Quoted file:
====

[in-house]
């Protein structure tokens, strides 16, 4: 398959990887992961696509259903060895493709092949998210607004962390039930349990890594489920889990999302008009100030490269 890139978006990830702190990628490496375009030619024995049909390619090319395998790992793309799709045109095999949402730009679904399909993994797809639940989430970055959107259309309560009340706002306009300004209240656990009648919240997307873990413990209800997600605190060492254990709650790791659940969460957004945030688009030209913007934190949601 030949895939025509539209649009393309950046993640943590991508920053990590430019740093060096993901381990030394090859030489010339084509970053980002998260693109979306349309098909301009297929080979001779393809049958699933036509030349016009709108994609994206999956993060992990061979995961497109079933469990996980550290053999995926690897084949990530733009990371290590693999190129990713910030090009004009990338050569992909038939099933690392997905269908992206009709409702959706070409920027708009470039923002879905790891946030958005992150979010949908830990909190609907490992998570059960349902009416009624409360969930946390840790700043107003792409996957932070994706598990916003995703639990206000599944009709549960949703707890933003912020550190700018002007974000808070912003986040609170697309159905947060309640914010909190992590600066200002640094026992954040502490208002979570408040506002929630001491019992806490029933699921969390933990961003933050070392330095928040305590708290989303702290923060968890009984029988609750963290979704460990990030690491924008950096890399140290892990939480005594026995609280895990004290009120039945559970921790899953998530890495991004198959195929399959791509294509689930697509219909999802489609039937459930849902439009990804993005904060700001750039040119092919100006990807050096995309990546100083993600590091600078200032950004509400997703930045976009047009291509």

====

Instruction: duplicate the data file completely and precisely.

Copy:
[in-house]
């Protein structure tokens, strides 16, 4: 398959990887992961696509259903060895493709092949998210607004962390039930349990890594489920889990999302008009100030490269 890139978006990830702190990628490496375009030619024995049909390619090319395998790992793309799709045109095999949402730009679904399909993994797809639940989430970055959107259309309560009340706002306009300004209240656990009648919240997307873990413990209800997600605190060492254990709650790791659940969460957004945030688009030209913007934190949601 030949895939025509539209649009393309950046993640943590991508920053990590430019740093060096993901381990030394090859030489010339084509970053980002998260693109979306349309098909301009297929080979001779393809049958699933036509030349016009709108994609994206999956993060992990061979995961497109079933469990996980550290053999995926690897084949990530733009990371290590693999190129990713910030090009004009990338050569992909038939099933690392997905269908992206009709409702959706070409920027708009470039923002879905790891946030958005992150979010949908830990909190609907490992998570059960349902009416009624409360969930946390840790700043107003792409996957932070994706598990916003995703639990206000599944009709549960949703707890933003912020550190700018002007974000808070912003986040609170697309159905947060309640914010909190992590600066200002640094026992954040502490208002979570408040506002929630001491019992806490029933699921969390933990961003933050070392330095928040305590708290989303702290923060968890009984029988609750963290979704460990990030690491924008950096890399140290892990939480005594026995609280895990004290009120039945559970921790899953998530890495991004198959195929399959791509294509689930697509219909999802489609039937459930849902439009990804993005904060700001750039040119092919100006990807050096995309990546100083993600590091600078200032950004509400997703930045976009047009291509």